McAuthor

McAuthor
Location
Georgia,
Birthday
December 31
Bio
Psychologist, Marriage and /Family Therapist passionate about writing.

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Salon.com
MAY 24, 2011 8:56AM

Sister Friends No More: When Adult Female Relationships Fail

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Woman grieving

Imogene put the phone down. Her worried face on. Her husband was out of town on business, she’d have to take the kids. She scooped up her 3 surprised children and drove to Sarah’s home. Sarah and Peter were rushing out of the door. They had Max in tow. He was screaming, blood streaks down his face and neck, a towel wrapped around his head. No words were spoken. They passed each other in the driveway.

Imogene found Madison and Jack watching television. Thirty minutes later they were bathed, in their clean pajamas and sitting at the kitchen table. She knew where the clothes, the towels and the food were. She knew Madison would not eat macaroni and cheese and that Jack would eat nothing else. She fed them, and her own children. Play time, a story, she tucked them into bed. Madison needed a night light, Jack needed his closet and the bathroom door open and the bathroom light on. She made sure they had what they needed.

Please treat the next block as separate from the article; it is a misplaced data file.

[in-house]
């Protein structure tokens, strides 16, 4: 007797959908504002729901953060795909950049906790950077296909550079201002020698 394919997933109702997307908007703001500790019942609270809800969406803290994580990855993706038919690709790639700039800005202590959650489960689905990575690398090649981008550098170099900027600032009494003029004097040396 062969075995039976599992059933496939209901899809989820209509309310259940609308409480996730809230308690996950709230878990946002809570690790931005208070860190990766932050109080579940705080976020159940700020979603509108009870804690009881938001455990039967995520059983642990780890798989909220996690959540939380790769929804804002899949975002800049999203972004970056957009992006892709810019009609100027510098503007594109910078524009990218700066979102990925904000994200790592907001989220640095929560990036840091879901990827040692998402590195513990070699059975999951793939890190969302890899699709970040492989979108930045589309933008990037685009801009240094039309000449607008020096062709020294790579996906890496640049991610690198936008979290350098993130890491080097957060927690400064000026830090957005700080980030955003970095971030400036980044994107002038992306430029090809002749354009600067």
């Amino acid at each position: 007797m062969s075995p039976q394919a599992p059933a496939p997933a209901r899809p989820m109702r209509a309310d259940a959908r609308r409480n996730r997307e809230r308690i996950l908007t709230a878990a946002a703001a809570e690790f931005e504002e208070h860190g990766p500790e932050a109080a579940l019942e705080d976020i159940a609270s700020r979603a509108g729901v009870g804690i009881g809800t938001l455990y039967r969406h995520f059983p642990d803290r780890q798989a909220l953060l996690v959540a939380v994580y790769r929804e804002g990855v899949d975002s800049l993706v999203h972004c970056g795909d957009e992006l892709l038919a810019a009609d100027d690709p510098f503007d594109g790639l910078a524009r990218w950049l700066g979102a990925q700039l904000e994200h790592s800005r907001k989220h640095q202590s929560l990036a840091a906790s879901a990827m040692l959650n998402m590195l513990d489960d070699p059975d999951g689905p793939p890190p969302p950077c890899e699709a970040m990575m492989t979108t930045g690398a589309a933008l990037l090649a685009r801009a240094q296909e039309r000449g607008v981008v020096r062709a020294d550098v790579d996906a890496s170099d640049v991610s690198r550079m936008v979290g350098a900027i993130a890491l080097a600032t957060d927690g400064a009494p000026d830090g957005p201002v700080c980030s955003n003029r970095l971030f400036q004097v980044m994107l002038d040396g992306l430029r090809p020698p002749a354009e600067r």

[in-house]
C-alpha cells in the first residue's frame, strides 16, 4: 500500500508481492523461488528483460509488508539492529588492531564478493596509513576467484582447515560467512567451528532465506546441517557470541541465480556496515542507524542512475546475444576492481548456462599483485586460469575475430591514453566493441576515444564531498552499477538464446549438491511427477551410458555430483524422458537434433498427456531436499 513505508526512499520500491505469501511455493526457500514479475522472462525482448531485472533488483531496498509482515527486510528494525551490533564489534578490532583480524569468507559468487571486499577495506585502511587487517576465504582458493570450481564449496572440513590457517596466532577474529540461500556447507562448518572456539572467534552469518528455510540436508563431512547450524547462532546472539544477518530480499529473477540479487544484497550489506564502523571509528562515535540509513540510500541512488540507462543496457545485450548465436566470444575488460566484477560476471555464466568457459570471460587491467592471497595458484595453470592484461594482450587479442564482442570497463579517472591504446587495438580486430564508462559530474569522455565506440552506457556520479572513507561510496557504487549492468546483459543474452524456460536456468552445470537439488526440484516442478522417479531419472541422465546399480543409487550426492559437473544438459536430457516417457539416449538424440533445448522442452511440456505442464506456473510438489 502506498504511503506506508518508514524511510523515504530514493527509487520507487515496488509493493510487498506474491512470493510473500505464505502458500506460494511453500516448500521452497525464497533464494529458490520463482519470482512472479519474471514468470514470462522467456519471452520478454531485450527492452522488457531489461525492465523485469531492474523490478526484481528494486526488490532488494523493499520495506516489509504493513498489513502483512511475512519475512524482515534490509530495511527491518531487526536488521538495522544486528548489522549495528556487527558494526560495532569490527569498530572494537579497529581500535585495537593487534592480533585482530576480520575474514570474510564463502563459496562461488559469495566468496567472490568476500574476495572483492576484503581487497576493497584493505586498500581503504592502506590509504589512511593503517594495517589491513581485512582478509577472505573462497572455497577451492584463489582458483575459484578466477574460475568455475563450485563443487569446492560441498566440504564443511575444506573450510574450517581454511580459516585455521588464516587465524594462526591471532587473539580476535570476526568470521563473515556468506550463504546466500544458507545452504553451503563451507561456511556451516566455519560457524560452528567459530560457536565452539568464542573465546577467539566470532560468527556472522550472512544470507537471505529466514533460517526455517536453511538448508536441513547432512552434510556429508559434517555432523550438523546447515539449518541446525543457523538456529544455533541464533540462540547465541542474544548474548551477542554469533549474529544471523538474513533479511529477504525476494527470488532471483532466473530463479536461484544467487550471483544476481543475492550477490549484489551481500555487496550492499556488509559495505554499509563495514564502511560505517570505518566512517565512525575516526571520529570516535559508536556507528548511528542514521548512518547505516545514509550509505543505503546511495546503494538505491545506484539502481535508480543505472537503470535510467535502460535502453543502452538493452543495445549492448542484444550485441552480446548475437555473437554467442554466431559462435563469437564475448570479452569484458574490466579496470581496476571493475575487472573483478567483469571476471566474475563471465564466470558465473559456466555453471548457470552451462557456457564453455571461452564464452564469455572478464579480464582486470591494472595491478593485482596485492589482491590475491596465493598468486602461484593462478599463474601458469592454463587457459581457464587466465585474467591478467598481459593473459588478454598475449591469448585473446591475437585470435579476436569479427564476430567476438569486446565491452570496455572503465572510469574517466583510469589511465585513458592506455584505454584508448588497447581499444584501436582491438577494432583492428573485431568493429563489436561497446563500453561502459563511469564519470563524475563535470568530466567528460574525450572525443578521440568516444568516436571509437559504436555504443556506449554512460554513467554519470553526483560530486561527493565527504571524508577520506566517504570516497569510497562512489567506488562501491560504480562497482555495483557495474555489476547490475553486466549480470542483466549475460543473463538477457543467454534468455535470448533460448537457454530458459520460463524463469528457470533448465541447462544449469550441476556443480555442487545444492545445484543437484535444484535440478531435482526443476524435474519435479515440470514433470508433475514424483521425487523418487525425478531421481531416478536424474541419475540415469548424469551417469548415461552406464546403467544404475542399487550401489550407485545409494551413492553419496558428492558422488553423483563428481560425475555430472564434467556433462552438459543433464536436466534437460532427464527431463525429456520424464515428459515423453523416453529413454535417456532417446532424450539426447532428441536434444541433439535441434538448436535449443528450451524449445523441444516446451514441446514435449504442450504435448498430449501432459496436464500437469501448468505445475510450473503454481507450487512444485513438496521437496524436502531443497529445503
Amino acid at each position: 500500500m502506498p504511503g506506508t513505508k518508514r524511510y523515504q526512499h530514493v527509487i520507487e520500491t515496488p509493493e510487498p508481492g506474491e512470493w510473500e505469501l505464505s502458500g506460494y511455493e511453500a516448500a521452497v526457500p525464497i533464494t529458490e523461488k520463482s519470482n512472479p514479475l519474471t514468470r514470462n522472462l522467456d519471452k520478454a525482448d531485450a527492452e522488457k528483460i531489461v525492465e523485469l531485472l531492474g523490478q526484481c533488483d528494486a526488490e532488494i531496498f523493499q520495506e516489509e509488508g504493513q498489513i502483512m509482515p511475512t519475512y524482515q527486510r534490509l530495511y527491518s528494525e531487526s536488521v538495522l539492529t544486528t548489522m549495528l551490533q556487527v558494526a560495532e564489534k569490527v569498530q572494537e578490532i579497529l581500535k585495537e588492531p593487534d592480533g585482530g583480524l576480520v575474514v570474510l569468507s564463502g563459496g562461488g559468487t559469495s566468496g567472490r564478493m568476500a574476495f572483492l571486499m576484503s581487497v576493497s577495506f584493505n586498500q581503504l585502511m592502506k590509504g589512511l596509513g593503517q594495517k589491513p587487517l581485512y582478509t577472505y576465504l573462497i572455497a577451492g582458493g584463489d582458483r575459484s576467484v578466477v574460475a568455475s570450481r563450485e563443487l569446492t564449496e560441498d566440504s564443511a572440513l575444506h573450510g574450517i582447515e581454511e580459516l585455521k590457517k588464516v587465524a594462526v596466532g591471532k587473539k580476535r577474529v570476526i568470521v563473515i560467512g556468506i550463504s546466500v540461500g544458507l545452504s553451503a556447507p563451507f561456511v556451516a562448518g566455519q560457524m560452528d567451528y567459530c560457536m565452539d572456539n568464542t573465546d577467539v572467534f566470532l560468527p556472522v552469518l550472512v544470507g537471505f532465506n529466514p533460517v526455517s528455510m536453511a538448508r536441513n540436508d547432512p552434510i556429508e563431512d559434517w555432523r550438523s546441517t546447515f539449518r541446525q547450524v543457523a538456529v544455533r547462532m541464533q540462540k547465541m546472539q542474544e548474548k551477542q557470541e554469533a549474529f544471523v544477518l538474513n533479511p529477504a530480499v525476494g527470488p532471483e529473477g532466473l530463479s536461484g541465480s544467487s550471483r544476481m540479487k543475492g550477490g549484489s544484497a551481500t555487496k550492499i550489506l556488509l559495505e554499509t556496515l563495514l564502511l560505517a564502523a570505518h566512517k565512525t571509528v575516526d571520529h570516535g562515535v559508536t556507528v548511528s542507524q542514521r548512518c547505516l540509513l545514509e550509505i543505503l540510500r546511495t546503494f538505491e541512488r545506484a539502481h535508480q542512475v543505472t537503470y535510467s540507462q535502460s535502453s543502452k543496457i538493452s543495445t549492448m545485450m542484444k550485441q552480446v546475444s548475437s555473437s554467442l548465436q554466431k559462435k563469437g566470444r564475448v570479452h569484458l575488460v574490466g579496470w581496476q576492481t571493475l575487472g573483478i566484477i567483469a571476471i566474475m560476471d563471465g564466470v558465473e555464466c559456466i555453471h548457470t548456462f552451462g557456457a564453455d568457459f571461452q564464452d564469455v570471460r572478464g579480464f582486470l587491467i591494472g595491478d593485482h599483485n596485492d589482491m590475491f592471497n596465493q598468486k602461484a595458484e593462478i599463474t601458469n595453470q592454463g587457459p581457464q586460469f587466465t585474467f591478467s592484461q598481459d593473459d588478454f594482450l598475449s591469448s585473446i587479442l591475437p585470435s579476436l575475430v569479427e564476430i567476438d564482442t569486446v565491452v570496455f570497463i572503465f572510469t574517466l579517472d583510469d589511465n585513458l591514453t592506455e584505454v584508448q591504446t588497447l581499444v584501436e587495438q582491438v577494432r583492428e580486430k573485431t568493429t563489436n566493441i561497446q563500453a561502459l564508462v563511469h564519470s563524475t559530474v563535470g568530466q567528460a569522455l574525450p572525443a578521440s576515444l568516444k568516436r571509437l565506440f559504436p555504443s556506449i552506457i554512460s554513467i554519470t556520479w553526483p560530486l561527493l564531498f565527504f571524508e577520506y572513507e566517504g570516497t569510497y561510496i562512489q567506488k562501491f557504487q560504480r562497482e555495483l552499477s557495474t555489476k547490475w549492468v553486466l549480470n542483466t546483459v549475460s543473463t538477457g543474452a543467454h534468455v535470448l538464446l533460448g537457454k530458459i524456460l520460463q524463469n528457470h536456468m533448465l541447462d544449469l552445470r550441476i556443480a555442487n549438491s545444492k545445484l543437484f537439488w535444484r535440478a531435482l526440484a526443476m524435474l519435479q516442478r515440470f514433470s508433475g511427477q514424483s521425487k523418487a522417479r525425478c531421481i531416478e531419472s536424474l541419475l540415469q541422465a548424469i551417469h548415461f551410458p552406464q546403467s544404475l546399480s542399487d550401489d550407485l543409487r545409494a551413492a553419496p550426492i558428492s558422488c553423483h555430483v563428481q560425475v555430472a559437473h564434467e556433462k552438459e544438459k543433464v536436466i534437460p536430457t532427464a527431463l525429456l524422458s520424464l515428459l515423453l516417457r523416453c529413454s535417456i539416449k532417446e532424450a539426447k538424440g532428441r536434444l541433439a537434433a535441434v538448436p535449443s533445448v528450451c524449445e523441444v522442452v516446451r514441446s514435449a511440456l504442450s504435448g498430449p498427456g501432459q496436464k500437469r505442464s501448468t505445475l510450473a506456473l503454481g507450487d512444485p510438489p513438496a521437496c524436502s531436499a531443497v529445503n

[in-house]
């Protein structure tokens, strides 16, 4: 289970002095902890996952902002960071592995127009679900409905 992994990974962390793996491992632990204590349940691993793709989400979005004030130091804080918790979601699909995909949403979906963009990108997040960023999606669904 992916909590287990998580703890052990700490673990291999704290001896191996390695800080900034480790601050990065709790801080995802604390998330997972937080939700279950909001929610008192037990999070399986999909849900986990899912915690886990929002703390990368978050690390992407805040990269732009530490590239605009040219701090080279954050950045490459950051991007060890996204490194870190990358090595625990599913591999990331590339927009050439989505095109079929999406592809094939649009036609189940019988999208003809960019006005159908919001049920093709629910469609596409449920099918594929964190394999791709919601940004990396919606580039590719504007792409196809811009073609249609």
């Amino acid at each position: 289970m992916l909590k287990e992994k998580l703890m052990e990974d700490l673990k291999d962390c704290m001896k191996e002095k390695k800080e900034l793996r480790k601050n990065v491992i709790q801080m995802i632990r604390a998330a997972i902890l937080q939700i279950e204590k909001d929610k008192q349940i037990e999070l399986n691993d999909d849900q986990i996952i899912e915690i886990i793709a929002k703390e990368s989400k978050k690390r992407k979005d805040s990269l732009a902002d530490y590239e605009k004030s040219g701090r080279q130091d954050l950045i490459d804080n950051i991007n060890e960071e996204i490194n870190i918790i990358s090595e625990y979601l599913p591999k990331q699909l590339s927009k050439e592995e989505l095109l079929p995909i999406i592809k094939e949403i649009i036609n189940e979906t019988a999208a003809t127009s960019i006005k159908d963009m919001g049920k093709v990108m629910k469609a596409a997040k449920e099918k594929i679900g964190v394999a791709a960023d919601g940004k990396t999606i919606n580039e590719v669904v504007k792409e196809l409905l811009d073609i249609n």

When Max, his wound sewn closed and his head sporting a bandage, asleep on his father’s shoulder and Sarah returned home the coffee was waiting. Their favorite sandwiches made. A quiet medical update chat and reassurances followed. Imogene left with her three. She called her husband on the way home to share the evening’s adventure.

Had Imogene’s children been injured Sarah would acted similarly. They were sister friends. Friends since the age of 9. They complained about their braces together, played soccer, hated ballet and begged for horse riding lessons together. Inseparable. Growing up they shared sleepovers. When one’s parents were unreasonable the other’s parents stepped in. No hard feelings. A village of two families raising their giggling, moody, creative girls together.

Boys came and went but their friendship remained. They had rules. Never articulated, never explicit, implicitly understood. If girls have plans and a boy asks one to attend a function the girl plans are dropped. No hard feelings. It was understood, boys came first. They giggled about boy kissing first, and then sex later. They were intoxicated when they realized what “hard on’s” were and that their kissing created them. They fought off other girls who wanted to intrude into their friendship, they vowed unending friendship, attended camp, then college.